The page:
After President Trump’s speech to a joint session of Congress last year,1 for example, a CNN analyst declared, “He became president of the United States in that moment, period,” and, “That was one of the most extraordinary moments you have ever seen in American politics.” This was when Trump honored the widow of a Navy Seal who had died in a raid in Yemen. I’m skeptical that was one of the most extraordinary moments in the history of American politics. I also think that Trump became president on Jan. 20, 2017, and gave a more memorable speech that day.

Second, the State of the Union tends to produce peak “Green Lanternism.” The “Green Lantern theory of the presidency” was coined by Dartmouth government professor Brendan Nyhan — riffing on a Matthew Yglesias concept — and likens how Americans view the power of the president (no matter who he is) to the DC Comics’ character Green Lantern, who has a ring that lets him will anything he can think of into existence. This theory of the presidency imagines that willpower and “leadership” can solve any problem, without considering how presidents are constrained by public opinion, the Congress, the judiciary and other factors.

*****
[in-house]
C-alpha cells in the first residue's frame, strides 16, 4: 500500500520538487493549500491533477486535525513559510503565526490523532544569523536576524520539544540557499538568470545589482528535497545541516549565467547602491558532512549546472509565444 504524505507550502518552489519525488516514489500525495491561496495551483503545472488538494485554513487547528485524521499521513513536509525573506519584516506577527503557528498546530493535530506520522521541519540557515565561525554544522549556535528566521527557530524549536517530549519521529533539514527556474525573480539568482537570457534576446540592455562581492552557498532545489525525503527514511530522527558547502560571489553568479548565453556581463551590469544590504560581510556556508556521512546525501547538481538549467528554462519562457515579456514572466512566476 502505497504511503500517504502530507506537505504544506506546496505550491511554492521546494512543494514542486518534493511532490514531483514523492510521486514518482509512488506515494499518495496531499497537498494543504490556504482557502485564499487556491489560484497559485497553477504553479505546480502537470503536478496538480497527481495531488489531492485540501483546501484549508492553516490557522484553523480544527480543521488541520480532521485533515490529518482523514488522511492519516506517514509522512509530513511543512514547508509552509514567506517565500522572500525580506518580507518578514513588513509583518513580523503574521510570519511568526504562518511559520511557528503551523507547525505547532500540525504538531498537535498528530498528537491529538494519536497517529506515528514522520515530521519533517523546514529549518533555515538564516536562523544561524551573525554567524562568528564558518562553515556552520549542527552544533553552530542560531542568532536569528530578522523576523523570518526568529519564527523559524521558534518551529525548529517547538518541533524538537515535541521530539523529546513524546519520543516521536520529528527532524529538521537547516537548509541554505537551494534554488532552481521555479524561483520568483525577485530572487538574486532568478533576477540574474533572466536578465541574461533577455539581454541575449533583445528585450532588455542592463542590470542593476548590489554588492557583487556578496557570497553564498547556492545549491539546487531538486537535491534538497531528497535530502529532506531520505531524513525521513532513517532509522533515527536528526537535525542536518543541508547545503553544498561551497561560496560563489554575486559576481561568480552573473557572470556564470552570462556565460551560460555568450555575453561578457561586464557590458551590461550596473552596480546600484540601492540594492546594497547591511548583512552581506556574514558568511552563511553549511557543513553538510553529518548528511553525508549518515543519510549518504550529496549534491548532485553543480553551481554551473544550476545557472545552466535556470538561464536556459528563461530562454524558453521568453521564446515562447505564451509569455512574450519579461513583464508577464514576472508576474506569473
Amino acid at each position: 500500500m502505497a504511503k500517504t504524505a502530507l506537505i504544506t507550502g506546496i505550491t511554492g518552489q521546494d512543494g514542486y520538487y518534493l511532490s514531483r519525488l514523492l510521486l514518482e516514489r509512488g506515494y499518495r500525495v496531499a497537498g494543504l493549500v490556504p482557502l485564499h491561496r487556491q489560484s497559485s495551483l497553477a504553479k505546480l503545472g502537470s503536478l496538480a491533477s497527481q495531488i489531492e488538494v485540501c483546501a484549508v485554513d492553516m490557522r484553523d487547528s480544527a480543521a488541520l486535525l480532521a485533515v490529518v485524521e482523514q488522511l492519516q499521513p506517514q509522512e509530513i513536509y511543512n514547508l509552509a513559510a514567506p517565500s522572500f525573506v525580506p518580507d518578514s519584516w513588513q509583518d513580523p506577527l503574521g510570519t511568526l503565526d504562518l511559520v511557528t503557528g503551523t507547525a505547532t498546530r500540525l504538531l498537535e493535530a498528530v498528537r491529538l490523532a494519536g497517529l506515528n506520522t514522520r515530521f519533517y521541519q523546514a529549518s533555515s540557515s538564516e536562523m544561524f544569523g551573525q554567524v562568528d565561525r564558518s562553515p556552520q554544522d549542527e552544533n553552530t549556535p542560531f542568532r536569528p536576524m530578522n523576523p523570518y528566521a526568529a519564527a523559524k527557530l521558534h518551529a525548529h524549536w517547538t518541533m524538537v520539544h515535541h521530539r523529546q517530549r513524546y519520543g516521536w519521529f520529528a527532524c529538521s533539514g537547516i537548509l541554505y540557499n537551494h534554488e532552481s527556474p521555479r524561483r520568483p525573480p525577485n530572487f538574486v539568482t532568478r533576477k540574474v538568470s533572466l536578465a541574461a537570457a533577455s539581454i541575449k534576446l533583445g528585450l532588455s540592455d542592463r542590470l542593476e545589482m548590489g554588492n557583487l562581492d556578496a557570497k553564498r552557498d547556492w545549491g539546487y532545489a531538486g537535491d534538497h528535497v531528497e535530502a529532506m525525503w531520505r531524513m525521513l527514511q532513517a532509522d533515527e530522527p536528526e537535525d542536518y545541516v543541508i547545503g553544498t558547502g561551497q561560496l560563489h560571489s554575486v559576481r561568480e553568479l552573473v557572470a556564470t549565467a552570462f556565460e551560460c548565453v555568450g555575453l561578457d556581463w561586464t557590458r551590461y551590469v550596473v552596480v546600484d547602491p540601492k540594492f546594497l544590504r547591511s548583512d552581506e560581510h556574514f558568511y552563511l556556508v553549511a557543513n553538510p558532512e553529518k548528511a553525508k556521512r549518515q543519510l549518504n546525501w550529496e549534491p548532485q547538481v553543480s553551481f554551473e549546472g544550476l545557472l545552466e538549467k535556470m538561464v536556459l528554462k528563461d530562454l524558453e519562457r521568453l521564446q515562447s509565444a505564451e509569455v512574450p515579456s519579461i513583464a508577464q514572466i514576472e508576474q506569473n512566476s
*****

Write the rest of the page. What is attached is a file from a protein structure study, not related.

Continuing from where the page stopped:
The media seems predisposed to Green Lantern thinking at the best of times, but the State of the Union tends to make it that much worse. What could be a more inaccurate portrayal of how American government actually works than having the president (any president, not just Trump) spend an hour laying out his agenda unfiltered, as if what he decrees will then become law? And in fact, most of what presidents propose in State of the Union addresses never gets enacted — in the past few years, the vast, vast majority goes nowhere.